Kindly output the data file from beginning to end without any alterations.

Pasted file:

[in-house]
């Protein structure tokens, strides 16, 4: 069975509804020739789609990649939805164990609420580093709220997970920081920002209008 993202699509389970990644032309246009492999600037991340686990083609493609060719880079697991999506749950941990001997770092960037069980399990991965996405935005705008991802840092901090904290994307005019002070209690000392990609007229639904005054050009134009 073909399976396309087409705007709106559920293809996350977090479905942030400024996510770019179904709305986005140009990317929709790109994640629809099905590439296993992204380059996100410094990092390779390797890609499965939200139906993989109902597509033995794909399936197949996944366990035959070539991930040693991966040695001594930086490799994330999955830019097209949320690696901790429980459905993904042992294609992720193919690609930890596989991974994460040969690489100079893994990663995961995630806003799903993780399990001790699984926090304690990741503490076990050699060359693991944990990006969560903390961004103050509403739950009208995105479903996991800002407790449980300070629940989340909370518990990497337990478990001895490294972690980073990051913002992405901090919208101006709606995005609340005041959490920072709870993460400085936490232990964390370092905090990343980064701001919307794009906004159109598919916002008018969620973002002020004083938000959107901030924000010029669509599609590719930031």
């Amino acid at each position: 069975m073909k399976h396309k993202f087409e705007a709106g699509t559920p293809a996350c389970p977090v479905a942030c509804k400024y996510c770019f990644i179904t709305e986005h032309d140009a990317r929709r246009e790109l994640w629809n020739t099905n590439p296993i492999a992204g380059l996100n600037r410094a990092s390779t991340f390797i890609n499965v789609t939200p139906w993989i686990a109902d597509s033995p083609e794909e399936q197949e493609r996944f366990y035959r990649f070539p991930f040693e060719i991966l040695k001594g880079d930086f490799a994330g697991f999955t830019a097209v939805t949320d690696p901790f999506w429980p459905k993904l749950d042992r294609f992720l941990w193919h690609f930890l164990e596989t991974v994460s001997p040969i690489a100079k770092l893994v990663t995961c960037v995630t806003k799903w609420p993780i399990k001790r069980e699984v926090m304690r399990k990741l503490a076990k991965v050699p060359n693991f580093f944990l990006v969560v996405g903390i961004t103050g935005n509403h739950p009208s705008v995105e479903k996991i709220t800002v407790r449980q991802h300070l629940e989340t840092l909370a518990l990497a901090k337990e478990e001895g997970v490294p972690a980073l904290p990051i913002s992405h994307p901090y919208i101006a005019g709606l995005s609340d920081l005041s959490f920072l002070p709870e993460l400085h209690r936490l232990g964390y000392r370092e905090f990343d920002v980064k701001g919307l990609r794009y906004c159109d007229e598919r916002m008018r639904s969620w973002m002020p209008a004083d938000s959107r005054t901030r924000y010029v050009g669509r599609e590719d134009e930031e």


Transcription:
[in-house]
């Protein structure tokens, strides 16, 4: 069975509804020739789609990649939805164990609420580093709220997970920081920002209008 993202699509389970990644032309246009492999600037991340686990083609493609060719880079697991999506749950941990001997770092960037069980399990991965996405935005705008991802840092901090904290994307005019002070209690000392990609007229639904005054050009134009 073909399976396309087409705007709106559920293809996350977090479905942030400024996510770019179904709305986005140009990317929709790109994640629809099905590439296993992204380059996100410094990092390779390797890609499965939200139906993989109902597509033995794909399936197949996944366990035959070539991930040693991966040695001594930086490799994330999955830019097209949320690696901790429980459905993904042992294609992720193919690609930890596989991974994460040969690489100079893994990663995961995630806003799903993780399990001790699984926090304690990741503490076990050699060359693991944990990006969560903390961004103050509403739950009208995105479903996991800002407790449980300070629940989340909370518990990497337990478990001895490294972690980073990051913002992405901090919208101006709606995005609340005041959490920072709870993460400085936490232990964390370092905090990343980064701001919307794009906004159109598919916002008018969620973002002020004083938000959107901030924000010029669509599609590719930031």
């Amino acid at each position: 069975m073909k399976h396309k993202f087409e705007a709106g699509t559920p293809a996350c389970p977090v479905a942030c509804k400024y996510c770019f990644i179904t709305e986005h032309d140009a990317r929709r246009e790109l994640w629809n020739t099905n590439p296993i492999a992204g380059l996100n600037r410094a990092s390779t991340f390797i890609n499965v789609t939200p139906w993989i686990a109902d597509s033995p083609e794909e399936q197949e493609r996944f366990y035959r990649f070539p991930f040693e060719i991966l040695k001594g880079d930086f490799a994330g697991f999955t830019a097209v939805t949320d690696p901790f999506w429980p459905k993904l749950d042992r294609f992720l941990w193919h690609f930890l164990e596989t991974v994460s001997p040969i690489a100079k770092l893994v990663t995961c960037v995630t806003k799903w609420p993780i399990k001790r069980e699984v926090m304690r399990k990741l503490a076990k991965v050699p060359n693991f580093f944990l990006v969560v996405g903390i961004t103050g935005n509403h739950p009208s705008v995105e479903k996991i709220t800002v407790r449980q991802h300070l629940e989340t840092l909370a518990l990497a901090k337990e478990e001895g997970v490294p972690a980073l904290p990051i913002s992405h994307p901090y919208i101006a005019g709606l995005s609340d920081l005041s959490f920072l002070p709870e993460l400085h209690r936490l232990g964390y000392r370092e905090f990343d920002v980064k701001g919307l990609r794009y906004c159109d007229e598919r916002m008018r639904s969620w973002m002020p209008a004083d938000s959107r005054t901030r924000y010029v050009g669509r599609e590719d134009e930031e």